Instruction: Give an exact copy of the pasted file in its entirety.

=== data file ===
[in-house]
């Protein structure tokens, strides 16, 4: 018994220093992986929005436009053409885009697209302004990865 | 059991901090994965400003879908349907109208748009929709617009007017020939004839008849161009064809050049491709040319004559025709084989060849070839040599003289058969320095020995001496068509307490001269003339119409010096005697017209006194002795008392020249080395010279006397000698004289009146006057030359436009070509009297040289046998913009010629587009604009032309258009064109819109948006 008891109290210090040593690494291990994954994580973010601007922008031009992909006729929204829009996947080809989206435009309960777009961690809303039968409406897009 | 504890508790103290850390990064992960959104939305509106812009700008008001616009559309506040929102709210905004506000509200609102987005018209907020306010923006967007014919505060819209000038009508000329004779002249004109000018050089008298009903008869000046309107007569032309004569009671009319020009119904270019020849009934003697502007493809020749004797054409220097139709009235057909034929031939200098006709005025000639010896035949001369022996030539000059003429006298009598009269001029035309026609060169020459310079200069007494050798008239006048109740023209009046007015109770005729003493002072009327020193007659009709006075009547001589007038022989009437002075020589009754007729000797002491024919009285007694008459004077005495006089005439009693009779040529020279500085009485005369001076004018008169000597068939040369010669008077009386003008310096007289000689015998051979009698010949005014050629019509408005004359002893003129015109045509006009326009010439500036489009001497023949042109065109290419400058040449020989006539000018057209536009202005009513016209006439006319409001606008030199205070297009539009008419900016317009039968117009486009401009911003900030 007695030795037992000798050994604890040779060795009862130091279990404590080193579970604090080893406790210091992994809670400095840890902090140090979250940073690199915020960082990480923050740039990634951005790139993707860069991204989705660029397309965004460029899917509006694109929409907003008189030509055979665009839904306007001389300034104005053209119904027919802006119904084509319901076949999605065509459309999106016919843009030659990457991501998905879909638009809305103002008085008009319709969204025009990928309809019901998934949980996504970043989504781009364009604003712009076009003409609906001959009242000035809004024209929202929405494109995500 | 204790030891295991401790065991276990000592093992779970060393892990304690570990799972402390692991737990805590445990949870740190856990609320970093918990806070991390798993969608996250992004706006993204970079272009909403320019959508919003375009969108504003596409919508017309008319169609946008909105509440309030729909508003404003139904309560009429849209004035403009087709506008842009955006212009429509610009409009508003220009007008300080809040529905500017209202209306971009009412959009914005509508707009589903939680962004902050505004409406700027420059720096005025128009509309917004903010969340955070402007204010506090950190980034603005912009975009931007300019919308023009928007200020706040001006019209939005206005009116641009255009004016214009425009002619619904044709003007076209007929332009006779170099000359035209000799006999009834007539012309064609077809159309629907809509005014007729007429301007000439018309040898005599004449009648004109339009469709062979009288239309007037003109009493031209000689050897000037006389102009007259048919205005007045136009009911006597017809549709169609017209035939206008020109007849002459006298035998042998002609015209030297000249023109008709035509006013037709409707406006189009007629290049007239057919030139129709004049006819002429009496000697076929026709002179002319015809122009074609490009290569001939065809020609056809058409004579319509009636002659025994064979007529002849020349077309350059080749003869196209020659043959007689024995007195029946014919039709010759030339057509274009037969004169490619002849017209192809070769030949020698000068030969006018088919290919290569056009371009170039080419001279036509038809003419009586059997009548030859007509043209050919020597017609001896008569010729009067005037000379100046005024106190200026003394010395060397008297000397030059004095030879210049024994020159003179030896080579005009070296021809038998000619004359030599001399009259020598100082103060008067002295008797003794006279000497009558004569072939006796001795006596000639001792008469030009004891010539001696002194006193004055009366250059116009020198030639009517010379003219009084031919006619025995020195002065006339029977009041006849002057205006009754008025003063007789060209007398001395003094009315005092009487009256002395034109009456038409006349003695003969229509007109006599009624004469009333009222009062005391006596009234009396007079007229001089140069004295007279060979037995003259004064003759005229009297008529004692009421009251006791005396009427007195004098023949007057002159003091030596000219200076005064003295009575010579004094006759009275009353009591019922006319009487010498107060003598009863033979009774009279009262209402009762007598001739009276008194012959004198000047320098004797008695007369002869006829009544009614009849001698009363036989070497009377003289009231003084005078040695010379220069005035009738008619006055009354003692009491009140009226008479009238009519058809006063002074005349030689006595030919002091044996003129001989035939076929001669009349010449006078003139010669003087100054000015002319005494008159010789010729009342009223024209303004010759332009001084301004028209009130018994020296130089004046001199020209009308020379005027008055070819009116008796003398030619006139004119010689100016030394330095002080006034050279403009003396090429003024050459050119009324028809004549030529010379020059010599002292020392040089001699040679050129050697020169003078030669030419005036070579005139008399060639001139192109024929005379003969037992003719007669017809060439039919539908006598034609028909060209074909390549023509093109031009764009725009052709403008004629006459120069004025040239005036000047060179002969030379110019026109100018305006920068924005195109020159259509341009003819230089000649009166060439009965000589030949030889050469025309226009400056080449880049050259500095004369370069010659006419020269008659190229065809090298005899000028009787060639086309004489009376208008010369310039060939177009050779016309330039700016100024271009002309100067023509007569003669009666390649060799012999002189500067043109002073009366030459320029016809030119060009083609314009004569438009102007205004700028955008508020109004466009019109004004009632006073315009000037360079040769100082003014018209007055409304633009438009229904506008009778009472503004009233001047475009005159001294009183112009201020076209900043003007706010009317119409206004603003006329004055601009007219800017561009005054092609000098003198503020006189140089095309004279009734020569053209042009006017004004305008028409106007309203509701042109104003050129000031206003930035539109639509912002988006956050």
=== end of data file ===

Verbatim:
[in-house]
């Protein structure tokens, strides 16, 4: 018994220093992986929005436009053409885009697209302004990865 | 059991901090994965400003879908349907109208748009929709617009007017020939004839008849161009064809050049491709040319004559025709084989060849070839040599003289058969320095020995001496068509307490001269003339119409010096005697017209006194002795008392020249080395010279006397000698004289009146006057030359436009070509009297040289046998913009010629587009604009032309258009064109819109948006 008891109290210090040593690494291990994954994580973010601007922008031009992909006729929204829009996947080809989206435009309960777009961690809303039968409406897009 | 504890508790103290850390990064992960959104939305509106812009700008008001616009559309506040929102709210905004506000509200609102987005018209907020306010923006967007014919505060819209000038009508000329004779002249004109000018050089008298009903008869000046309107007569032309004569009671009319020009119904270019020849009934003697502007493809020749004797054409220097139709009235057909034929031939200098006709005025000639010896035949001369022996030539000059003429006298009598009269001029035309026609060169020459310079200069007494050798008239006048109740023209009046007015109770005729003493002072009327020193007659009709006075009547001589007038022989009437002075020589009754007729000797002491024919009285007694008459004077005495006089005439009693009779040529020279500085009485005369001076004018008169000597068939040369010669008077009386003008310096007289000689015998051979009698010949005014050629019509408005004359002893003129015109045509006009326009010439500036489009001497023949042109065109290419400058040449020989006539000018057209536009202005009513016209006439006319409001606008030199205070297009539009008419900016317009039968117009486009401009911003900030 007695030795037992000798050994604890040779060795009862130091279990404590080193579970604090080893406790210091992994809670400095840890902090140090979250940073690199915020960082990480923050740039990634951005790139993707860069991204989705660029397309965004460029899917509006694109929409907003008189030509055979665009839904306007001389300034104005053209119904027919802006119904084509319901076949999605065509459309999106016919843009030659990457991501998905879909638009809305103002008085008009319709969204025009990928309809019901998934949980996504970043989504781009364009604003712009076009003409609906001959009242000035809004024209929202929405494109995500 | 204790030891295991401790065991276990000592093992779970060393892990304690570990799972402390692991737990805590445990949870740190856990609320970093918990806070991390798993969608996250992004706006993204970079272009909403320019959508919003375009969108504003596409919508017309008319169609946008909105509440309030729909508003404003139904309560009429849209004035403009087709506008842009955006212009429509610009409009508003220009007008300080809040529905500017209202209306971009009412959009914005509508707009589903939680962004902050505004409406700027420059720096005025128009509309917004903010969340955070402007204010506090950190980034603005912009975009931007300019919308023009928007200020706040001006019209939005206005009116641009255009004016214009425009002619619904044709003007076209007929332009006779170099000359035209000799006999009834007539012309064609077809159309629907809509005014007729007429301007000439018309040898005599004449009648004109339009469709062979009288239309007037003109009493031209000689050897000037006389102009007259048919205005007045136009009911006597017809549709169609017209035939206008020109007849002459006298035998042998002609015209030297000249023109008709035509006013037709409707406006189009007629290049007239057919030139129709004049006819002429009496000697076929026709002179002319015809122009074609490009290569001939065809020609056809058409004579319509009636002659025994064979007529002849020349077309350059080749003869196209020659043959007689024995007195029946014919039709010759030339057509274009037969004169490619002849017209192809070769030949020698000068030969006018088919290919290569056009371009170039080419001279036509038809003419009586059997009548030859007509043209050919020597017609001896008569010729009067005037000379100046005024106190200026003394010395060397008297000397030059004095030879210049024994020159003179030896080579005009070296021809038998000619004359030599001399009259020598100082103060008067002295008797003794006279000497009558004569072939006796001795006596000639001792008469030009004891010539001696002194006193004055009366250059116009020198030639009517010379003219009084031919006619025995020195002065006339029977009041006849002057205006009754008025003063007789060209007398001395003094009315005092009487009256002395034109009456038409006349003695003969229509007109006599009624004469009333009222009062005391006596009234009396007079007229001089140069004295007279060979037995003259004064003759005229009297008529004692009421009251006791005396009427007195004098023949007057002159003091030596000219200076005064003295009575010579004094006759009275009353009591019922006319009487010498107060003598009863033979009774009279009262209402009762007598001739009276008194012959004198000047320098004797008695007369002869006829009544009614009849001698009363036989070497009377003289009231003084005078040695010379220069005035009738008619006055009354003692009491009140009226008479009238009519058809006063002074005349030689006595030919002091044996003129001989035939076929001669009349010449006078003139010669003087100054000015002319005494008159010789010729009342009223024209303004010759332009001084301004028209009130018994020296130089004046001199020209009308020379005027008055070819009116008796003398030619006139004119010689100016030394330095002080006034050279403009003396090429003024050459050119009324028809004549030529010379020059010599002292020392040089001699040679050129050697020169003078030669030419005036070579005139008399060639001139192109024929005379003969037992003719007669017809060439039919539908006598034609028909060209074909390549023509093109031009764009725009052709403008004629006459120069004025040239005036000047060179002969030379110019026109100018305006920068924005195109020159259509341009003819230089000649009166060439009965000589030949030889050469025309226009400056080449880049050259500095004369370069010659006419020269008659190229065809090298005899000028009787060639086309004489009376208008010369310039060939177009050779016309330039700016100024271009002309100067023509007569003669009666390649060799012999002189500067043109002073009366030459320029016809030119060009083609314009004569438009102007205004700028955008508020109004466009019109004004009632006073315009000037360079040769100082003014018209007055409304633009438009229904506008009778009472503004009233001047475009005159001294009183112009201020076209900043003007706010009317119409206004603003006329004055601009007219800017561009005054092609000098003198503020006189140089095309004279009734020569053209042009006017004004305008028409106007309203509701042109104003050129000031206003930035539109639509912002988006956050």